Climate-job losses Hundreds of climate researchers at Australia’s national science agency, the Commonwealth Scientific and Industrial Research Organisation (CSIRO), are set to lose their jobs. Chief executive Larry Marshall said on 4 February that the agency would be shedding up to 350 jobs over the next two years as it shifts its strategy away from basic climate science. CSIRO, which employs more than 5,000 people, had already dropped 1,300 jobs in the 2 years up to June 2015, largely because the 2014 federal budget cut the agency’s funding by Aus$115 million (US$108 million) over 4 years. See go.nature.com/apbkmk for more.
Drug-trial probe A preliminary investigation into the death of a participant in a first-in-human drug trial in France, and the hospitalization of five others, has failed to establish a cause. In a report to health minister Marisol Touraine on 4 February, the general inspectorate for social affairs criticized trial contractor Biotrial for giving doses of the test drug to other subjects on 11 January, despite the first subject having been hospitalized the previous day. The trial was halted later that day, and the report says that Biotrial respected trial protocols. The five patients have since been discharged from hospital.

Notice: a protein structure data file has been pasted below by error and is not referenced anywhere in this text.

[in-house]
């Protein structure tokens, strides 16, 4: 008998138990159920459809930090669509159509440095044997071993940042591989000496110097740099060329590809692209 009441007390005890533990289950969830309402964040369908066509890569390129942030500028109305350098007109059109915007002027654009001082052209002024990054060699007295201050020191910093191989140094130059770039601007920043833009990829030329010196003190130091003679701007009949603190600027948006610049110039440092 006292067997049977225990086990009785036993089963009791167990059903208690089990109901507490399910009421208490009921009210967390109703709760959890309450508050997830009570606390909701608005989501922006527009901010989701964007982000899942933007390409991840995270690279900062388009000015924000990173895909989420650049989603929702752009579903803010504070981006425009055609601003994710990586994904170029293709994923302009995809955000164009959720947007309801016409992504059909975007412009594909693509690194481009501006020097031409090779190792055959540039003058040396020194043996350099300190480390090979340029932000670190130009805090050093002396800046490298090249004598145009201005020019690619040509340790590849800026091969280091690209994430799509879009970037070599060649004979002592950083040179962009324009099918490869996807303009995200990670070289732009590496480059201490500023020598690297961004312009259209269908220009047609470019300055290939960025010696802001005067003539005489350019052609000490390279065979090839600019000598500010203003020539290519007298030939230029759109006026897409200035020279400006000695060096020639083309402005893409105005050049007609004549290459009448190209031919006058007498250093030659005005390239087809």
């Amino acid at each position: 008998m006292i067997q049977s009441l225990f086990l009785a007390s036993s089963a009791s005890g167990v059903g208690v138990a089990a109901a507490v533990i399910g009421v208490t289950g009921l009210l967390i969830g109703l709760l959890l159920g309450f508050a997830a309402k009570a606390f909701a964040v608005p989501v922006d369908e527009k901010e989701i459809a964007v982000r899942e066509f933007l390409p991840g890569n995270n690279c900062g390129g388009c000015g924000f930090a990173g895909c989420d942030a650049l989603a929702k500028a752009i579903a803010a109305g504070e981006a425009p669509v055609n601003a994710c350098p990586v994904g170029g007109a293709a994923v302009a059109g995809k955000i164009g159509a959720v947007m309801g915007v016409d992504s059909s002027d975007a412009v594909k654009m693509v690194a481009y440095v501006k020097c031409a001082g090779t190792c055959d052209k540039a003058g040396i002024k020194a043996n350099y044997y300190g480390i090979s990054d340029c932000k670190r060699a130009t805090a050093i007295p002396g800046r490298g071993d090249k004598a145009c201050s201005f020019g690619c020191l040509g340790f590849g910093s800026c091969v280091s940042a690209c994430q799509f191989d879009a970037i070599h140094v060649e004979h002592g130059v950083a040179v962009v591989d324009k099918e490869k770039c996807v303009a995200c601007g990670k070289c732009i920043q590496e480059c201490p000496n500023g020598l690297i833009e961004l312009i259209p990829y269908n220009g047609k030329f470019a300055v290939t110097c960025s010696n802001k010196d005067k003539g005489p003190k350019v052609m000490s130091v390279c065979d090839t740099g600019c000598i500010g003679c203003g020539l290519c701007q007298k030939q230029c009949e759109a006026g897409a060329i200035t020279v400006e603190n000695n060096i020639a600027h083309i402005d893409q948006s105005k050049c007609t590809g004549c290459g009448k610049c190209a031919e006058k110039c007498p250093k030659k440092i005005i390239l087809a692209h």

Methane lawsuit The state of California announced on 2 February that it had filed a lawsuit against the Southern California Gas Company for failing to promptly report and halt emissions from a massive natural-gas leak at one of its storage facilities. Discovered on 23 October last year, the gas leak at the Aliso Canyon natural-gas storage facility has yet to be controlled. As of 8 January, cumulative methane emissions from the facility were estimated to be equivalent to more than 2 million tonnes of carbon dioxide, or 2% of the state’s greenhouse-gas emissions over the 11-week period.